Household goods are goods and products used within households. They are the tangible and movable personal property placed in the living rooms, dining rooms, kitchens, family rooms, great rooms, bedrooms, bathrooms, recreation rooms, hallways, attics, and basements and other rooms of a house.
Examples of household goods include air conditioners, baby items, baking dishes, beds/bedframes, blankets, bedding, linens, towels, blenders, mixers, bookcases, books, bureaus, dressers, wardrobes, cabinets, can openers, chairs, clothes dryers, coffee makers, computers, cooking utensils, couches, sofas, love seats, sectionals, sofa beds, curtains, curtain rods, drapes, decorative items, desks, dishes, dishwashers, entertainment centers, fans, freezers, (drinking) glasses, hand tools, hutches, irons and ironing boards, lamps, lawn chairs, (table) linens, mattresses, (home) medical equipment, microwave ovens, mirrors, pillows, pots and pans, refrigerators, rugs, sewing machines and notions, silverware (flatware), sheets, sofa beds/futons, space heaters, stereos and radios, tables, toasters and toaster ovens, tools, towels, toys, televisions, vacuum cleaners, umbrellas, robotics, and washer/dryers.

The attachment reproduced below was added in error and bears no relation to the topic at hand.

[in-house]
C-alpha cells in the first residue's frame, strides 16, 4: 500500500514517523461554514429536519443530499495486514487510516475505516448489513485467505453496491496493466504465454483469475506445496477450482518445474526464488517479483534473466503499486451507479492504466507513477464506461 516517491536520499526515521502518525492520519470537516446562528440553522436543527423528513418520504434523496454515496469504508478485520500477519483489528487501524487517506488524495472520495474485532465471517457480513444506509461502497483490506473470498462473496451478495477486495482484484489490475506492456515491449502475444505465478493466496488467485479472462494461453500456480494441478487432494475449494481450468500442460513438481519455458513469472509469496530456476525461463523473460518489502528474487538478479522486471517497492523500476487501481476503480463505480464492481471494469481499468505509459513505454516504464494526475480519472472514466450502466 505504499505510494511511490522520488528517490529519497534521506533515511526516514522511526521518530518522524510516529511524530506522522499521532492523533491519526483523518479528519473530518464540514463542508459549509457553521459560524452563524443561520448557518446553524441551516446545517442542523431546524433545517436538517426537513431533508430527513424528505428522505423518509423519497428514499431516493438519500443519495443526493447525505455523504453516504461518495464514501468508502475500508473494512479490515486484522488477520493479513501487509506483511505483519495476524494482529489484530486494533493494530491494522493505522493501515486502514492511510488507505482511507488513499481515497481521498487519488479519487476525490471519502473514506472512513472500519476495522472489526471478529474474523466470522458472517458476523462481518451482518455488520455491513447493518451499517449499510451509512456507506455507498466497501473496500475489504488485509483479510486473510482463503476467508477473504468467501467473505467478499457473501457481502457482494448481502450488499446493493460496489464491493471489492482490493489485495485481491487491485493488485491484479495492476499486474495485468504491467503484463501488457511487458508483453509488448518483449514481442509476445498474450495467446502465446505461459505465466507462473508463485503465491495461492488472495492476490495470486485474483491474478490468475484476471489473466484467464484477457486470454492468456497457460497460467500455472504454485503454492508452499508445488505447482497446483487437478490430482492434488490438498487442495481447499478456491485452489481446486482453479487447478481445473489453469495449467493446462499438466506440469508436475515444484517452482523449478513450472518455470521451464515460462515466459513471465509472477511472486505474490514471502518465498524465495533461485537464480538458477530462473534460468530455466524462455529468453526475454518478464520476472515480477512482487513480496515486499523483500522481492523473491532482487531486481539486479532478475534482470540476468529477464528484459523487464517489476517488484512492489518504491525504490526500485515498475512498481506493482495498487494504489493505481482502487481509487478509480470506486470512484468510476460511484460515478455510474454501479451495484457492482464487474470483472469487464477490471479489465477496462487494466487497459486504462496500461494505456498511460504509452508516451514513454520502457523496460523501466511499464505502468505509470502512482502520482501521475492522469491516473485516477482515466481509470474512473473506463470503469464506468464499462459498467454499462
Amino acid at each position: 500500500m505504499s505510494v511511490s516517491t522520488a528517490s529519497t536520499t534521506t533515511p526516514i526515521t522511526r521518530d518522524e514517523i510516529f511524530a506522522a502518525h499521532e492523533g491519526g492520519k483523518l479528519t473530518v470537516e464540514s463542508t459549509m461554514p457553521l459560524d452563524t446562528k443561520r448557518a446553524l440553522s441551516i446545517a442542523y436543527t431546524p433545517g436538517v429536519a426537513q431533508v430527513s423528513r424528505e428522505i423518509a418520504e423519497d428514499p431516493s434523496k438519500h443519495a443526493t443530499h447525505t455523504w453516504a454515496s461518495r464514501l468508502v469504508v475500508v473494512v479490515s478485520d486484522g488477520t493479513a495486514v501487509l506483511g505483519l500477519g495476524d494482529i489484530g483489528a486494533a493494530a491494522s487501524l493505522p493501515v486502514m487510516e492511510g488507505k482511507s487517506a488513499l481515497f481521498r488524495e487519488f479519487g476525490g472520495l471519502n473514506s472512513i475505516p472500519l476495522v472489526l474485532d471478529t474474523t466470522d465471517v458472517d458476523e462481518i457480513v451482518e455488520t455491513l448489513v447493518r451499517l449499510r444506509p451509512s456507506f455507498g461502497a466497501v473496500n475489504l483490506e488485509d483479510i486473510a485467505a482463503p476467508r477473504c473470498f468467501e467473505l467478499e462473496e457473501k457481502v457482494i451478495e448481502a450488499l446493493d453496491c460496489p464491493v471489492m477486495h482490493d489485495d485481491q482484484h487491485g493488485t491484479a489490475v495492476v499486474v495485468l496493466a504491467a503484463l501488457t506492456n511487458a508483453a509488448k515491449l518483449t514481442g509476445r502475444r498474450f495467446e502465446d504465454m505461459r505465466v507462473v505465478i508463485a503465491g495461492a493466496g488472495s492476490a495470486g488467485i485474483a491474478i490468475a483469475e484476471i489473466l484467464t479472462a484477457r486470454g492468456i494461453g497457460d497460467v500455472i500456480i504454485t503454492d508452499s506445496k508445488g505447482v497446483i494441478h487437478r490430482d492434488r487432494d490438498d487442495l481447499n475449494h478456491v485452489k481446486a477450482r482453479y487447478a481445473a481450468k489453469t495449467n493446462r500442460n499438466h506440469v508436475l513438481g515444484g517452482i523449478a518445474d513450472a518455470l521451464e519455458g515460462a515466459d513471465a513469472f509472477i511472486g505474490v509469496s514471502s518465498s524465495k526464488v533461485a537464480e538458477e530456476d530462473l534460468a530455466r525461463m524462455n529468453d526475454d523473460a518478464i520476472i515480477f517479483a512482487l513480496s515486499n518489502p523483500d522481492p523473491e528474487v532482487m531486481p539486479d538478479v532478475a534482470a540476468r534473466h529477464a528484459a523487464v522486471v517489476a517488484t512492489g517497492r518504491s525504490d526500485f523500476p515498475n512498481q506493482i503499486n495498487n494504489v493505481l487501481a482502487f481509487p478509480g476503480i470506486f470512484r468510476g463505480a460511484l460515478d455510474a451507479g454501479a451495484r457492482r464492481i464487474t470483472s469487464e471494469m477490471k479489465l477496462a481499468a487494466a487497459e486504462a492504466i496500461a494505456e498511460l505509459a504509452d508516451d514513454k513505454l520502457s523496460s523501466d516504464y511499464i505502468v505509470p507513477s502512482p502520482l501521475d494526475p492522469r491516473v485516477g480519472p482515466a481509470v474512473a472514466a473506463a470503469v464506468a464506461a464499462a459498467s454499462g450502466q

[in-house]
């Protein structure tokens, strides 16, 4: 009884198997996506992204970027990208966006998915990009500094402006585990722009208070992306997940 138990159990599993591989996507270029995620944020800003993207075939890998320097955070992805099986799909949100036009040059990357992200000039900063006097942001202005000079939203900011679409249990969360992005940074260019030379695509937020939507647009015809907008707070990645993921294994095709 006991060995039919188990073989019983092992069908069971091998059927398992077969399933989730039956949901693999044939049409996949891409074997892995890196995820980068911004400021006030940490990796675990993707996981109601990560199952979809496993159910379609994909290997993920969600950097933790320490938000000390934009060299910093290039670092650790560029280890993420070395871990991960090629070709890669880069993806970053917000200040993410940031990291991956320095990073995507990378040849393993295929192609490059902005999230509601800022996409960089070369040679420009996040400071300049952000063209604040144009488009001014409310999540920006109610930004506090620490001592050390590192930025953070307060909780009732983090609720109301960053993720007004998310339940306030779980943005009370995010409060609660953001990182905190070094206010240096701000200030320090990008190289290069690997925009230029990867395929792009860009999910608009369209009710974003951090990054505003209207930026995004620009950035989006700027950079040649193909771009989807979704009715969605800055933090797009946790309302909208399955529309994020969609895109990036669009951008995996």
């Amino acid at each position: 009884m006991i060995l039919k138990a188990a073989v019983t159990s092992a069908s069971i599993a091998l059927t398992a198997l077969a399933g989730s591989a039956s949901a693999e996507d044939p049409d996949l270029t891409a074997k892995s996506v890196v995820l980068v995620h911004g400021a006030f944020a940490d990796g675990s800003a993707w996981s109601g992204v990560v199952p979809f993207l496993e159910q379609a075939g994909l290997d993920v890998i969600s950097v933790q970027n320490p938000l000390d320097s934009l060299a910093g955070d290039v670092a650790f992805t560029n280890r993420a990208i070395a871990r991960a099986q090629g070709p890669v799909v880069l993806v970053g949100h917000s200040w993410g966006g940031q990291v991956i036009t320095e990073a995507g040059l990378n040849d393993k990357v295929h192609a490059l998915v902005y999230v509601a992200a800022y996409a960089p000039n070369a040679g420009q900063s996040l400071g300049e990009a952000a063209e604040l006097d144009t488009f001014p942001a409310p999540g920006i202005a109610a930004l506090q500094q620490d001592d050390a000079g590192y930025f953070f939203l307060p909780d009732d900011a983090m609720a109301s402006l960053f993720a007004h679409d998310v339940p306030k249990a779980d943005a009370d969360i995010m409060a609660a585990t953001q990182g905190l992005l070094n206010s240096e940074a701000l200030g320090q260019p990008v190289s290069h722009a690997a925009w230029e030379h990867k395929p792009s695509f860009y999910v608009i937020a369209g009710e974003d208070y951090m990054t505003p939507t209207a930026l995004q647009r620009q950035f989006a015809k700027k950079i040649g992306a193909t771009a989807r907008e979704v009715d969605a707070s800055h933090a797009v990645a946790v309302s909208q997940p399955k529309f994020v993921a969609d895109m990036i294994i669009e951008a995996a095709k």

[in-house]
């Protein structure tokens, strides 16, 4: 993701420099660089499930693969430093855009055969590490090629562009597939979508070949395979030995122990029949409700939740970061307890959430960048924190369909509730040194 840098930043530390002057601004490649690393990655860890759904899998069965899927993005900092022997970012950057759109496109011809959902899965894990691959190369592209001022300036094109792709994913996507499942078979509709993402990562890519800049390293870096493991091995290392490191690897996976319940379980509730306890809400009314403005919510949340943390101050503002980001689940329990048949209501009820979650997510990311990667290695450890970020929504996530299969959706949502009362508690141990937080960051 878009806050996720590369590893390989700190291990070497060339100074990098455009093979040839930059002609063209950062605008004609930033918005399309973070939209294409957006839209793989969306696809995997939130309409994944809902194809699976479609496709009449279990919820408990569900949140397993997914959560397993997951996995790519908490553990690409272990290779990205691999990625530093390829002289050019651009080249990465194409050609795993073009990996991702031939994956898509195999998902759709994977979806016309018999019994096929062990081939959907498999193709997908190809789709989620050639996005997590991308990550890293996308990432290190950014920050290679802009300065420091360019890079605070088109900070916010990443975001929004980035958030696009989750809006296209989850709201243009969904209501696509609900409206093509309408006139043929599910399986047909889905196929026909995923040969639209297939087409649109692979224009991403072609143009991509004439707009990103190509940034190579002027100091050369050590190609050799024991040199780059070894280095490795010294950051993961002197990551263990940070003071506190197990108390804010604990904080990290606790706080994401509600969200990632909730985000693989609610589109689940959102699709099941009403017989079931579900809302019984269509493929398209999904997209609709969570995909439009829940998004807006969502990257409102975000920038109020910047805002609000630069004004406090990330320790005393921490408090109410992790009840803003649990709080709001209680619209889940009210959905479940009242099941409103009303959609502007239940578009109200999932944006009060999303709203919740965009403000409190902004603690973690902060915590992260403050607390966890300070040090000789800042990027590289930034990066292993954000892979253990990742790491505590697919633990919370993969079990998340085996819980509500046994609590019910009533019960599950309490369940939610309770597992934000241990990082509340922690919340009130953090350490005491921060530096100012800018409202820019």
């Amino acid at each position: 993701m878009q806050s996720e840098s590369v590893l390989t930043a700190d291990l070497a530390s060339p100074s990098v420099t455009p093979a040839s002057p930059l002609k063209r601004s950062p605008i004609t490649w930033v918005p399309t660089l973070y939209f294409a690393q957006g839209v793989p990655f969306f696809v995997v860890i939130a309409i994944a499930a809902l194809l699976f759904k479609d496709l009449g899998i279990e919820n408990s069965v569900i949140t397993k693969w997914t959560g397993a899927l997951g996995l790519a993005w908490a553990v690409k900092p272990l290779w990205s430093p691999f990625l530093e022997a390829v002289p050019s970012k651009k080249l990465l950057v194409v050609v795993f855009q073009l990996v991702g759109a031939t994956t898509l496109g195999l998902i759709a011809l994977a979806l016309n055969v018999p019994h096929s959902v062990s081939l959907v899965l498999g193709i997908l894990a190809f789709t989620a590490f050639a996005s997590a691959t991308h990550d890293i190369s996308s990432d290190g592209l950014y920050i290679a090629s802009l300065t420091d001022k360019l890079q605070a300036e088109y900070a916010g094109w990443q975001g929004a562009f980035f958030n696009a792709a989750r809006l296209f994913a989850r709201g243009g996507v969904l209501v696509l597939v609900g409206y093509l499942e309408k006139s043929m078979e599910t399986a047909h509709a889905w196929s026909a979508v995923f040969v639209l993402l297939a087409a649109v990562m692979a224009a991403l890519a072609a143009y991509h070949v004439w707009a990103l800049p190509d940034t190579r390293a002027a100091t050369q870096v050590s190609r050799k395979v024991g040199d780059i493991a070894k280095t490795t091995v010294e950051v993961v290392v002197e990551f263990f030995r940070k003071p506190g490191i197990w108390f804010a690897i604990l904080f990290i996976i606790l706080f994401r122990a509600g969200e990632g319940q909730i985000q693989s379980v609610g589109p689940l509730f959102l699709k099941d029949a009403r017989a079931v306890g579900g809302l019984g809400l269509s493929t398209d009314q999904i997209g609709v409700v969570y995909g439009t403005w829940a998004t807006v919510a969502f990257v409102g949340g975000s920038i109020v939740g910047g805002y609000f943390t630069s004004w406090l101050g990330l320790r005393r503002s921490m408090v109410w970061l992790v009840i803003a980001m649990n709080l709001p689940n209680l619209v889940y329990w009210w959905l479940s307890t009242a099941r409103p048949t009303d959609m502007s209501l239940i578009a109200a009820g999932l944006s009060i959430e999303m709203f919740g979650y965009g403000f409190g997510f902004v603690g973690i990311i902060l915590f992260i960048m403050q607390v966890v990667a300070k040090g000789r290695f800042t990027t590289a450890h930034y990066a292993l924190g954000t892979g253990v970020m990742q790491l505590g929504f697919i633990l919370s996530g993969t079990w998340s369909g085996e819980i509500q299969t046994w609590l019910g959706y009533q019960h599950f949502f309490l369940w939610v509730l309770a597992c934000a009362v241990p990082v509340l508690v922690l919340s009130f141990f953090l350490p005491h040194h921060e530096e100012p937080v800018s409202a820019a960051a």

Household goods are a significant part of a country's economy, with their purchase the topic of magazines such as Consumer Reports, their relocation handled by moving companies, and their disposal or redistribution facilitated by companies like Goodwill Industries, services like classified advertising and Craigslist, and events such as garage sales and car boot sales.
- Items We Accept Archived 2011-09-03 at the Wayback Machine from the website of Household Goods Recycling of Massachusetts
- Outline of Electrical Products (Safety) Regulation from a Government of Hong Kong website
- Household goods, furniture and furnishings Archived 2011-05-11 at the Wayback Machine from a HM Revenue and Customs website